posted on May, 7 2004 @ 11:24 PM
If you don't have very many trees in your area and it rains a lot, in your area, then grass is a good thing. Why? Erosion. Without trees or grass
(plants in general), rain will slowly (sometimes quickly) erode your land and can/will create a big muddy mess. Fertilizer may be classified as
either organic or inorganic. The organic stuff usually being made from some type of manure or other dead organic matter.
Of course, grass is usually pointless in a dry area, unless you have a farm. Much water is wasted in areas that are dry because of people's need for
grass. But grass can also be a good thing a dry area. Why? Because it keeps dust from being kicked up from wind. And we all know how irritating
dust can be. You can still get windblown dust from other places, but the grass does help keep down the amount.
Sure, putting the grass in an area where there wasn't, isn't natural. But, human comfort outweighs the needs of mother nature. Anyways, mother
nature has and will always be more powerful than man. If mother nature wants change, she will have it - the earth balances itself. So, I don't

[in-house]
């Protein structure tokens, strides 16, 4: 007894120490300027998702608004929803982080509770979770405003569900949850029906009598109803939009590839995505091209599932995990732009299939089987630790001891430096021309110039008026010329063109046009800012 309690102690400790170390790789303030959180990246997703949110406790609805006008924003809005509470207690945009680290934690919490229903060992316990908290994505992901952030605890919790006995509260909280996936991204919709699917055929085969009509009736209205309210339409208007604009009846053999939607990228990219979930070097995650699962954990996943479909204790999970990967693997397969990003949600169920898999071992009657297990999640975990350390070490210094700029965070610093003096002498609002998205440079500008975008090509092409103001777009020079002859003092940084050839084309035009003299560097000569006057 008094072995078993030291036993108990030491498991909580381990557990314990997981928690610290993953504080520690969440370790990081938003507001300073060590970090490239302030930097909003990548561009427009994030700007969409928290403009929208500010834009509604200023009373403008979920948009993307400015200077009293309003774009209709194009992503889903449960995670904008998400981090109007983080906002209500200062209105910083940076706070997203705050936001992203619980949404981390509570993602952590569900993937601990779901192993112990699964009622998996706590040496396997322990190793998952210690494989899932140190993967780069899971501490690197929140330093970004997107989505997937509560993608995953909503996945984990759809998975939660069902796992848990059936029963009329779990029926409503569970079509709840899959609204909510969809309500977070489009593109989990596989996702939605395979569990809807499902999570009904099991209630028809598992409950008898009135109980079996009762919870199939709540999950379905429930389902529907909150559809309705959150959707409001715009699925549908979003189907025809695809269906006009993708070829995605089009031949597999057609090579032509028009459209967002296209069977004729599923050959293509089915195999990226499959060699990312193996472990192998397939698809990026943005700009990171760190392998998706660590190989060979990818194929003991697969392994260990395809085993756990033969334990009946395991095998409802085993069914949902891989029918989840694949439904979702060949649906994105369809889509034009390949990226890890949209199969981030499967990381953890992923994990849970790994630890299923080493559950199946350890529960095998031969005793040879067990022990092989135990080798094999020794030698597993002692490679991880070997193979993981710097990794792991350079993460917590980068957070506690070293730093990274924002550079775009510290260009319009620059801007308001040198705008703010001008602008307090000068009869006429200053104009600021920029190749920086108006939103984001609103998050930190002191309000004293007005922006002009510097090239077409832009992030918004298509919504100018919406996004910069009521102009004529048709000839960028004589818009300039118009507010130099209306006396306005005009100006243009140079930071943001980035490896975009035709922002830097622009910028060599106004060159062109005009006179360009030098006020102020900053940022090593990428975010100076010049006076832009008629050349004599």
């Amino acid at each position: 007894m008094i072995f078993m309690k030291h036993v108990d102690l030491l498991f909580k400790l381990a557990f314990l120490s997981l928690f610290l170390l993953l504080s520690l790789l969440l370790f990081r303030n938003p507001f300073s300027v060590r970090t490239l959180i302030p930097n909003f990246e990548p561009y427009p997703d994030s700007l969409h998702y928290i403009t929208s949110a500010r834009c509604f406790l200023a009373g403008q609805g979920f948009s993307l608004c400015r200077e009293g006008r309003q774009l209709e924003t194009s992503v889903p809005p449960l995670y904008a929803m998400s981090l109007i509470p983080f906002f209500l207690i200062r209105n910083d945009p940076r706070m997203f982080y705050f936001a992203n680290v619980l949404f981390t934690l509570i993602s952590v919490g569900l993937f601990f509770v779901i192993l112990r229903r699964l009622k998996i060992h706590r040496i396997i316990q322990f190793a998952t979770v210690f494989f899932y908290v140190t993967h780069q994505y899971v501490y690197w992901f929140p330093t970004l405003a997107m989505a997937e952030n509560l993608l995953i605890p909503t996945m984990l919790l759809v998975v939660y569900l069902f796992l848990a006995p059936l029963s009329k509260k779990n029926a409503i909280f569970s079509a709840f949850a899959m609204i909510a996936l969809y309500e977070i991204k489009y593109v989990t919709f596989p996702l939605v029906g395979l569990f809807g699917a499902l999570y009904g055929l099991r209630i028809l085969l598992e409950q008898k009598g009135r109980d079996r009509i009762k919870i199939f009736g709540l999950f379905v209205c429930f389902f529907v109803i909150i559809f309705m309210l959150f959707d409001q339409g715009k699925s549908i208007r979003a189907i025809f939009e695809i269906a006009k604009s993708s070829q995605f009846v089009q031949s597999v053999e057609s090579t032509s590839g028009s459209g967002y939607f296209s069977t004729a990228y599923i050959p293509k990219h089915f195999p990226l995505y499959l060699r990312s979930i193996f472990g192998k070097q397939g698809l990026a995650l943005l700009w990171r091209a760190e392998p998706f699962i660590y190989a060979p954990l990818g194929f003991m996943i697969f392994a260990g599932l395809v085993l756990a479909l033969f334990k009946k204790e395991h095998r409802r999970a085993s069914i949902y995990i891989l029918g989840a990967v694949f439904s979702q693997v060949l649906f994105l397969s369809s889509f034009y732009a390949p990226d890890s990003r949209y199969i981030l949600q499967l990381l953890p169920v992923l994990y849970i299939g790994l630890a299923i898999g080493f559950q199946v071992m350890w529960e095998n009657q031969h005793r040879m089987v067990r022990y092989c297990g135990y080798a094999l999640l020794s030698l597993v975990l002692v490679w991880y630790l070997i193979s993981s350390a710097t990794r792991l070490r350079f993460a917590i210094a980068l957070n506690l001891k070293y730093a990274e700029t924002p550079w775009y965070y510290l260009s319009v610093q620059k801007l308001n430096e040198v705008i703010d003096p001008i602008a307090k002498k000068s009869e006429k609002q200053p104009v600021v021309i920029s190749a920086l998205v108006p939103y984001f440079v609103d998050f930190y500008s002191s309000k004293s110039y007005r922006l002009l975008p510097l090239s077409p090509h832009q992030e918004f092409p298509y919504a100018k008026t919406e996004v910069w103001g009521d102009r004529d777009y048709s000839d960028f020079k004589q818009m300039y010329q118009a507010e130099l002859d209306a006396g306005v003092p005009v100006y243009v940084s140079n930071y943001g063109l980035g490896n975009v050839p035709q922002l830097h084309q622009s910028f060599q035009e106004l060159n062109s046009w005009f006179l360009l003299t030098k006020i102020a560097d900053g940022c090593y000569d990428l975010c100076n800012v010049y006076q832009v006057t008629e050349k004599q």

think planting grass is a problem.
Also, there are many types of grass, and depending on the type, it doesn't have to be green to be considered healthy (although most grass that people
do know, is green). Most grass in America is usually a green type, so if the grass is yellow (or any other color but green), it means that it
isn't getting what it requires. And most of the time, it is another color because of a lack of nitrogen (or water in general - but if you water it
and it still stays another color, then nitrogen). So, all you would need is a nitrogen based fertilizer (it usually only has a few other elements or
compounds) - which isn't harmful to a water supply. They have "ground water safe" fertilizers.
Anyways, a lot of ground water isn't naturally fresh to begin with. It can have many harmful elements and compounds mixed in with it naturally. And
depending on how deep your ground water level is, and the type and amount of fertilizer used, by the time it reaches ground water (if it reaches it),
it is usually quite filtered.
[Edited on 5-7-2004 by EmbryonicEssence]